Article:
The heavy toll for MRO

The deferral or cancellation of heavy maintenance on the civil aviation fleet could have serious long-term consequences for the MRO workforce. Chuck Grieve investigates.

Good news: Masked Joramco workers celebrate their first winter season contract with Ryanair. Picture: Joramco

The impact of the pandemic on MRO in the Middle East is staggering.
International management consulting firm, Oliver Wyman, in its forecast update of July 31, said the total projected MRO spend of $5.2 billion in 2020 represents a 48% loss of business.

Figures for 2021 are only marginally better. There, the global analyst projects an MRO spend of $7.4 billion, representing a loss of 34% on earlier estimates.

Industry observers suggest it will be at least two years before demand for maintenance approaches pre-pandemic levels.

Moving fleets into temporary storage and deferring heavy checks provided short-term cash flow relief, but the knock-on effects on capability may be significant.

“The industry faces a huge dilemma in terms of the labour force, particularly the highly skilled technicians employed to actually repair aircraft at the heavy checks,” said Phil Seymour, head of aviation consultancy IBA.

Demand for shop visits does not go away, noted Seymour; for the most part, it is simply deferred. “What bothers me on a long-term scale is that we’re seeing a number of engine shops and airframe overhaul facilities making people redundant where, only a few months ago, qualified people were in demand.”

IBA pegs the level of redundancies in the aftermarket workforce at “between 20-60%”, depending on the entity.

“We’re going to store up a lot of engines that will need refurbishment,” added Seymour. The quandary for the MRO sector is how to bridge the gap to keep highly trained staff employed despite the drop in demand.

His fears were echoed by the Aeronautical Repair Station Association (ARSA). A June survey carried out by the organisation showed a 27% reduction in headcount – equivalent to the cuts announced by major MRO providers, such as GE Aviation.

ARSA executive vice-president, Christian Klein, warned of a “massive loss of technical talent [that] is going to haunt aviation for years to come”.

While it appears few MROs have escaped the industry-wide collapse in demand, some are doing better than others at finding “the opportunity amidst the crisis”, as Frederic Dupont, of Etihad Engineering, put it. His company kept its engineers and technicians busy with the biggest-ever cabin refurbishment for its parent airline, involving close to 100 aircraft.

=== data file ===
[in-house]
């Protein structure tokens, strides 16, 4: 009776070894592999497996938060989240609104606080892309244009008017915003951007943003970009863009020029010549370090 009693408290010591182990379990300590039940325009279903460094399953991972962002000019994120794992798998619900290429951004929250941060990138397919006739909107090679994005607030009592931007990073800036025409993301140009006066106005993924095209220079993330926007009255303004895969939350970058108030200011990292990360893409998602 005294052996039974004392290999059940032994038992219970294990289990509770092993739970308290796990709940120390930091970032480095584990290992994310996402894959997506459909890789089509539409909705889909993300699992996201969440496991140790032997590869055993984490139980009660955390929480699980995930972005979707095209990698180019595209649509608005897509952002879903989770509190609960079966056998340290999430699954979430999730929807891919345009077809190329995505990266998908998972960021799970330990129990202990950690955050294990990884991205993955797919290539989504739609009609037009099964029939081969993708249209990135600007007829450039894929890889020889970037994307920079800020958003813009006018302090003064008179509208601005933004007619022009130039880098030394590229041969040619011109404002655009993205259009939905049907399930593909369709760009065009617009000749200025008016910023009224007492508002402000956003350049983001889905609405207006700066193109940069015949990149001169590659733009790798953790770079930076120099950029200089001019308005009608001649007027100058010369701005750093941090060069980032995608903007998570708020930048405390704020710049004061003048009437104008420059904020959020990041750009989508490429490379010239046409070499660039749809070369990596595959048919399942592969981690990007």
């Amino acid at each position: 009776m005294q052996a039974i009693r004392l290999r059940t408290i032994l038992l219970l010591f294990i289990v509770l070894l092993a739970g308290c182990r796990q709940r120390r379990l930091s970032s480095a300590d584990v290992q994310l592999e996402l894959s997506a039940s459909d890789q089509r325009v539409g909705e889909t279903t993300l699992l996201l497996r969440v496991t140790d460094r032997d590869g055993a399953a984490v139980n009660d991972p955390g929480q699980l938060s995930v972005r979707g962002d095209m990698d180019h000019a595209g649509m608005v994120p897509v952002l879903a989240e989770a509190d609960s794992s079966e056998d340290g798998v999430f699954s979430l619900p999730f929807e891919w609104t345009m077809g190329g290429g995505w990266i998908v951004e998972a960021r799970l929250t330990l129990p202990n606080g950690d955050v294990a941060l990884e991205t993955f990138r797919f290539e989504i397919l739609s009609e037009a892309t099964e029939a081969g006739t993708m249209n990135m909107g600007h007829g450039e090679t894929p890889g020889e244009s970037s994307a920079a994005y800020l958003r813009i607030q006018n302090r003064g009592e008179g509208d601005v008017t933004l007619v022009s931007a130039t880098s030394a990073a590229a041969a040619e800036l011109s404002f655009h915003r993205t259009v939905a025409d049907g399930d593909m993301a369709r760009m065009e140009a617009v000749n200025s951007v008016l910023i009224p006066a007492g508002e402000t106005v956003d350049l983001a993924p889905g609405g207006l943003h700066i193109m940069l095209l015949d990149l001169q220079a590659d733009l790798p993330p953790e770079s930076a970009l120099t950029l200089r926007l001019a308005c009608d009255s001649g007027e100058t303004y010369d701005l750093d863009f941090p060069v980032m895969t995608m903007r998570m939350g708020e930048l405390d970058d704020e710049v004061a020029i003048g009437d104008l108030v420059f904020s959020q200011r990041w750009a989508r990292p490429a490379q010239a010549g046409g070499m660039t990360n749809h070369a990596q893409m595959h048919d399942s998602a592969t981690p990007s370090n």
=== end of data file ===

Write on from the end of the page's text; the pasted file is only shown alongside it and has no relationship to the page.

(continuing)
One source, looking at the overall redundancy picture in the aviation industry, suggested the level of lay-offs throughout the MRO community was lower than among flight deck and cabin crew, a result of right-sizing exercises carried out over recent years.

That was a factor for Joramco, but the Amman-based MRO was also in a different situation: its workforce is 100% Jordanian and the company takes its social responsibilities seriously. It pledged job security to its 1,100 permanent employees, as well as extensions of three months to temporary workers whose contracts were due to expire.

Chief executive, Jeff Wilkinson, said the well-being of his workforce is a central pillar of Joramco’s strategy, and “letting any of our staff go is simply not an option”. Scheduled heavy maintenance work for airlines, including Ryanair, helped bridge any gaps.

Meanwhile in India, Air Works, a leading independent MRO, reported “a sense of cautious optimism” with both scheduled and non-scheduled tasks on the increase as the focus switched from preservation to operations.

Throughout the lockdown, Air Works managed to keep all its technicians on salary as it continued to service international customers, including those from the Middle East.

D Anand Bhaskar, the company’s managing director and chief executive, said: “Even while we await the resumption of international flight operations into India, our line maintenance teams continue to support cargo and repatriation flights from various countries at more than 10 international airports.”

More fortunate than many is AMAC Aerospace, whose core business focuses on long-term projects. The MRO said its operations in Switzerland, France, and Turkey remain busy and its workforce fully employed, albeit with adjusted shift patterns and enhanced infection control in place.

A spokesman said some clients “decided to use the downtime due to the pandemic for having checks and/or refurbishment or upgrades done”.